Clinical and Research News
Seizure Drugs Vary in Strength of Link to Suicidal Behavior
Psychiatric News
Volume 45 Number 10 page 22-22

More attempted and completed suicides occurred in patients who started on gabapentin, lamotrigine, oxcarbazapine, or tiagabine compared with those who started on topiramate, a retrospective epidemiological study has found.

Suspected to induce suicidal thoughts and behaviors, all antiepileptics are required by the Food and Drug Administration (FDA) to carry a standard warning about the risk, regardless of the diagnosis for which they are prescribed, since December 2008 (Psychiatric News, February 6, 2009). The FDA based its decision on a meta-analysis of controlled clinical trials involving 11 antiepileptic drugs used for a variety of indications, including bipolar disorder and pain. Because of the small number of suicidal events reported in clinical trials, the agency could not detect any drug-specific effects and imposed the warning on all drugs in the class.

The new study, published in the April 14 Journal of the American Medical Association, compared the rate of attempted suicides only, the combined rate of attempted or completed suicides (collectively termed "suicidal acts"), and the overall rate of suicidal acts or violent deaths, among patients who were prescribed various antiepileptics.

Using topiramate as the reference drug, the authors found that patients who took gabapentin, lamotrigine, oxcarbazepine, tiagabine, or valpropate showed statistically significantly higher rates of suicide attempts, suicidal acts, and suicidal acts or violent deaths.

When the authors used carbamazepine as the reference drug, gabapentin, lamotrigine, oxcarbazepine, and tiageabine were still associated with significantly higher risk for suicidal acts.

The analyses were based on pharmacy and medical claims extracted from a health insurance database of patients residing in 14 states. The authors, led by Elisabeth Patorno, M.D., M.P.H., are affiliated with Brigham and Women's Hospital at Harvard Medical School and with HealthCore Inc., a health care research firm owned by the health insurance company WellPoint, which provided the health care claims data. A HealthCore fellowship and the Harvard School of Public Health provided funding for the study.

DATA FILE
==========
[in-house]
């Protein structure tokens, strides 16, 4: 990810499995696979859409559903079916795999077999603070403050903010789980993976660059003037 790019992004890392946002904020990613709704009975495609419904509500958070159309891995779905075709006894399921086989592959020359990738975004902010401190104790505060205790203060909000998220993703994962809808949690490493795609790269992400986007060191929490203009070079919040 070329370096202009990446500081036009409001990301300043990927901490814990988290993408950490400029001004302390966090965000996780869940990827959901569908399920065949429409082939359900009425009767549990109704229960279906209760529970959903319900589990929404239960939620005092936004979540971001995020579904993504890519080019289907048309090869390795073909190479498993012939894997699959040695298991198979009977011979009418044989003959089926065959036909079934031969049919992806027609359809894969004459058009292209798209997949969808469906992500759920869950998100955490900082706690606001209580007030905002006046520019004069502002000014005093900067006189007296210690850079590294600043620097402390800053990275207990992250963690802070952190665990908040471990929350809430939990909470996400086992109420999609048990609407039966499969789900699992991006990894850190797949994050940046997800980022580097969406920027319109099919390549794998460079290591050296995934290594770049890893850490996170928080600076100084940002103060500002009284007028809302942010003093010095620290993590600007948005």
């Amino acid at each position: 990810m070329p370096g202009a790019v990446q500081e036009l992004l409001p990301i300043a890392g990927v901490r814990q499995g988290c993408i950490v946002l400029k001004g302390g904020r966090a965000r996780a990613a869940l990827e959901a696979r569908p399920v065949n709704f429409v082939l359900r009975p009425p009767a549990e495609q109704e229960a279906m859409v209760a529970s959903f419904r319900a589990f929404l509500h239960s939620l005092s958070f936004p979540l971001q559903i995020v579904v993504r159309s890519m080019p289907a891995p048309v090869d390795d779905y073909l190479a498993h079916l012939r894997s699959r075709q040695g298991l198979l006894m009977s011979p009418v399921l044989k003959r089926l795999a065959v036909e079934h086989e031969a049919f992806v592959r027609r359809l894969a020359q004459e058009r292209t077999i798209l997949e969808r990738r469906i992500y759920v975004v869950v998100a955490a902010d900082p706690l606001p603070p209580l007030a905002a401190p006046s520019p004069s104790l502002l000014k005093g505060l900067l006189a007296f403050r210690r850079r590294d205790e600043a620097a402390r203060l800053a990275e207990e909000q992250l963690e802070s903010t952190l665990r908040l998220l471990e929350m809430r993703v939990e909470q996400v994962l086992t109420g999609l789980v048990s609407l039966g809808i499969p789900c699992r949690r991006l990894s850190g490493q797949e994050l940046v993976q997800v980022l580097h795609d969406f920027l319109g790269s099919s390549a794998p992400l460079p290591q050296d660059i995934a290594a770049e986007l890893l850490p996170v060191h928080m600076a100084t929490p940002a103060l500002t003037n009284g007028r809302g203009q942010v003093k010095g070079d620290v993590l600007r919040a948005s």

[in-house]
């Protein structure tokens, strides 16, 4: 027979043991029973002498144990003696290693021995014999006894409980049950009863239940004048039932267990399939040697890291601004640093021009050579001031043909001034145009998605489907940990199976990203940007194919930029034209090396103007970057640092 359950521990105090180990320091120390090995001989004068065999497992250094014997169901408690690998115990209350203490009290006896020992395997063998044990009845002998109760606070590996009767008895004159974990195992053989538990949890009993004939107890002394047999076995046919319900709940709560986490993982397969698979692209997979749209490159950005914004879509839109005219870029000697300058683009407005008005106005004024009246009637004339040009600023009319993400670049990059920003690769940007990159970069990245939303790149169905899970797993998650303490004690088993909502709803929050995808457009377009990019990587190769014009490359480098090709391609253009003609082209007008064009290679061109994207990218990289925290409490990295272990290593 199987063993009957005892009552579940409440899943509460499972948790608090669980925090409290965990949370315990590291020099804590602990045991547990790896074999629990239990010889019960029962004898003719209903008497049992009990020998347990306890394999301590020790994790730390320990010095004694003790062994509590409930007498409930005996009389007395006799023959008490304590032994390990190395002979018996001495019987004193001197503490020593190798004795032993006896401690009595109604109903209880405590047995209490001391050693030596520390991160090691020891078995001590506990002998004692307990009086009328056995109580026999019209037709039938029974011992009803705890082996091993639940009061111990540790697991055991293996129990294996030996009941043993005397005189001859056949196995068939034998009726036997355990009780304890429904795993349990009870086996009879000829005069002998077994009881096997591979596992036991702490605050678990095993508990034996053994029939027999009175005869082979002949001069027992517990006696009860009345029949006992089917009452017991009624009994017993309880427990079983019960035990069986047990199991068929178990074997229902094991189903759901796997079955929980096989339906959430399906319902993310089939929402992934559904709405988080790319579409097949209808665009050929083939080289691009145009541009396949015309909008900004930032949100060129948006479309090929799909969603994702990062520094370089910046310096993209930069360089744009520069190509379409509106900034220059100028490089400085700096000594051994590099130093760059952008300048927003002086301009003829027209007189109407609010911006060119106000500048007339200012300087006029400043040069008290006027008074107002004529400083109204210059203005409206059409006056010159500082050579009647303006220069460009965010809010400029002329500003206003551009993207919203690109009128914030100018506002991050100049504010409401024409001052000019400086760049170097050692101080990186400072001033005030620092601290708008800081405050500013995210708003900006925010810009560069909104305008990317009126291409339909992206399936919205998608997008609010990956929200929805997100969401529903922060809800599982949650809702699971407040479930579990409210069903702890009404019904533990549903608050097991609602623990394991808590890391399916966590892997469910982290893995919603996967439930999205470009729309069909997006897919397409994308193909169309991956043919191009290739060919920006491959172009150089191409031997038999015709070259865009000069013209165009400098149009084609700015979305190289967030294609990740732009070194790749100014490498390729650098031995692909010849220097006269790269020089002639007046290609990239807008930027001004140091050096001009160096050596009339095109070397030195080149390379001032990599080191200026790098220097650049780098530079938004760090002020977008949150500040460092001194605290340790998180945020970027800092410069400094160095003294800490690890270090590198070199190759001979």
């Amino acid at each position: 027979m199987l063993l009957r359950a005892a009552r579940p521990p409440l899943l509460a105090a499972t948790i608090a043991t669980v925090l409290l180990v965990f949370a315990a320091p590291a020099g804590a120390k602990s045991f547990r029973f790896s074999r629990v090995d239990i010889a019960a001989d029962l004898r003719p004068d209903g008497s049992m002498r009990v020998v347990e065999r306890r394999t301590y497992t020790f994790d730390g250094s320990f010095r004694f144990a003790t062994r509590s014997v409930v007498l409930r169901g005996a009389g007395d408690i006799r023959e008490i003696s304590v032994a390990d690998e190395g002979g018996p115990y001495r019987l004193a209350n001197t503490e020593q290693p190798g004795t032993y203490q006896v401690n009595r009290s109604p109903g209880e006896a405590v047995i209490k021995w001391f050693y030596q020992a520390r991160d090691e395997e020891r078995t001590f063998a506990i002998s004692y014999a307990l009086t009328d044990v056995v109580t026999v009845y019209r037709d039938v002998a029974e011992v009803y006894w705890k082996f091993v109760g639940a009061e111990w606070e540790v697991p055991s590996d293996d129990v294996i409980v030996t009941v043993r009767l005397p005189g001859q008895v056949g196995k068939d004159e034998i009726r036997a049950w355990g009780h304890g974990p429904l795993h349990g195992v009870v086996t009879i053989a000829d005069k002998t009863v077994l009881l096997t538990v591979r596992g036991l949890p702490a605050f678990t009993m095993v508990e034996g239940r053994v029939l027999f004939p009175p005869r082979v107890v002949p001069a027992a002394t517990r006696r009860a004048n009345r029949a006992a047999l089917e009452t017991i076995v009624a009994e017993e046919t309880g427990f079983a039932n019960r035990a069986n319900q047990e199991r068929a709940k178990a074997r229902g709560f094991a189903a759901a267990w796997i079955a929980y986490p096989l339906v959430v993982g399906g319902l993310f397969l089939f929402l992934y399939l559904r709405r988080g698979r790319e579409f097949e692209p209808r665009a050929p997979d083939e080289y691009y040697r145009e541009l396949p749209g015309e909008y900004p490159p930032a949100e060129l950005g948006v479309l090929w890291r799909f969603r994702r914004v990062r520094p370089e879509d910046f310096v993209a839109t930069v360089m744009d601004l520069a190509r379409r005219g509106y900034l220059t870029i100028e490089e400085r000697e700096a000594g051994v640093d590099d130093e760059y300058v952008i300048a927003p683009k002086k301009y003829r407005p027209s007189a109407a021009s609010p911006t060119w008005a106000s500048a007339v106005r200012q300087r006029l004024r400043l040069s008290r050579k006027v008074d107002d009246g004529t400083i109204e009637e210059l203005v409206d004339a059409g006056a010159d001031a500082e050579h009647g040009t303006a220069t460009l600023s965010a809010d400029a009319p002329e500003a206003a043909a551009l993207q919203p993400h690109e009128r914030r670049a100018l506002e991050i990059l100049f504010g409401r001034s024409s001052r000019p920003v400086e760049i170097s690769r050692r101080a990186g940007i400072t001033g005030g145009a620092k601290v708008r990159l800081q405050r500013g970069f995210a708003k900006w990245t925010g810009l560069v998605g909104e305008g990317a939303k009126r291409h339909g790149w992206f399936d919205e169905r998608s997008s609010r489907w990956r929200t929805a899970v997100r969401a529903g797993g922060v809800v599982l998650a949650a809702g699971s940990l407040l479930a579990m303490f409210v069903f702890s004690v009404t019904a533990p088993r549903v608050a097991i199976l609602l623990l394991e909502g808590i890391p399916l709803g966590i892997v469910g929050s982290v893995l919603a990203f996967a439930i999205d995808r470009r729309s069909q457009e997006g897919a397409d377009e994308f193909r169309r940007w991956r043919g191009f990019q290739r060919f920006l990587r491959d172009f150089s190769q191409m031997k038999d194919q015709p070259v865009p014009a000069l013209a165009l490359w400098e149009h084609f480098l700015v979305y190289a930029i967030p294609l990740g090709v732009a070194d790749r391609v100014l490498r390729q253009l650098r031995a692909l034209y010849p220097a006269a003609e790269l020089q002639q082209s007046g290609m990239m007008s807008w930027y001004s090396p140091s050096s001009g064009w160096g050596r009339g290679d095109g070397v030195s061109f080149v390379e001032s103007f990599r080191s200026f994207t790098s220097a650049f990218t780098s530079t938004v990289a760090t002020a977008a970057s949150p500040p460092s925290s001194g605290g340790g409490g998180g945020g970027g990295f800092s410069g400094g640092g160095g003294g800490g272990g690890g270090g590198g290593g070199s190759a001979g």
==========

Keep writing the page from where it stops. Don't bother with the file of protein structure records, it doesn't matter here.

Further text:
The study included patients in the database who were aged 15 or older and took an antiepileptic between July 2001 and December 2006. Only those who had had no antiepileptic prescriptions in the six months before the antiepileptic prescription was filled—that is, new users—were included. Overall, 297,620 separate occurrences of antiepileptic use were identified.

Suicide attempts were retrospectively picked up through emergency department visits or hospital admissions associated with a diagnostic code for suicide attempts or self-inflicted injury. Deaths from suicide and violent deaths were cross-checked between the database and the National Death Index. These events were collected for a period of six months after the initial prescription or until the drug was discontinued, whichever came first. Twenty-six completed suicides, 801 attempted suicides, and 41 violent deaths were identified.

Because of the wide range of diagnoses linked to antiepileptic use, psychiatric comorbidities and other risk factors, such as age, sex, and antidepressant/lithium use, were controlled for in the statistical model. Nevertheless, the authors acknowledged that confounding effects from different diagnoses could have influenced the results. They cautioned that this study should be regarded as exploratory.

A previous retrospective study of bipolar patients showed only that the use of antiepileptics was associated with a lower rate of suicide attempts than was the case for bipolar patients who received no antiepileptics (Psychiatric News, March 5, 2010).

The current study did not compare the suicide rates of patients who did and who did not take antiepileptics. Thus, it cannot answer the question of whether some or all antiepileptics increase the risk of attempted or completed suicides above that for patients who do not take these medications.

An abstract of "Anticonvulsant Medications and the Risk of Suicide, Attempted Suicide, or Violent Death" is posted at <jama.ama-assn.org/cgi/content/abstract/303/14/1401>.blacksquare

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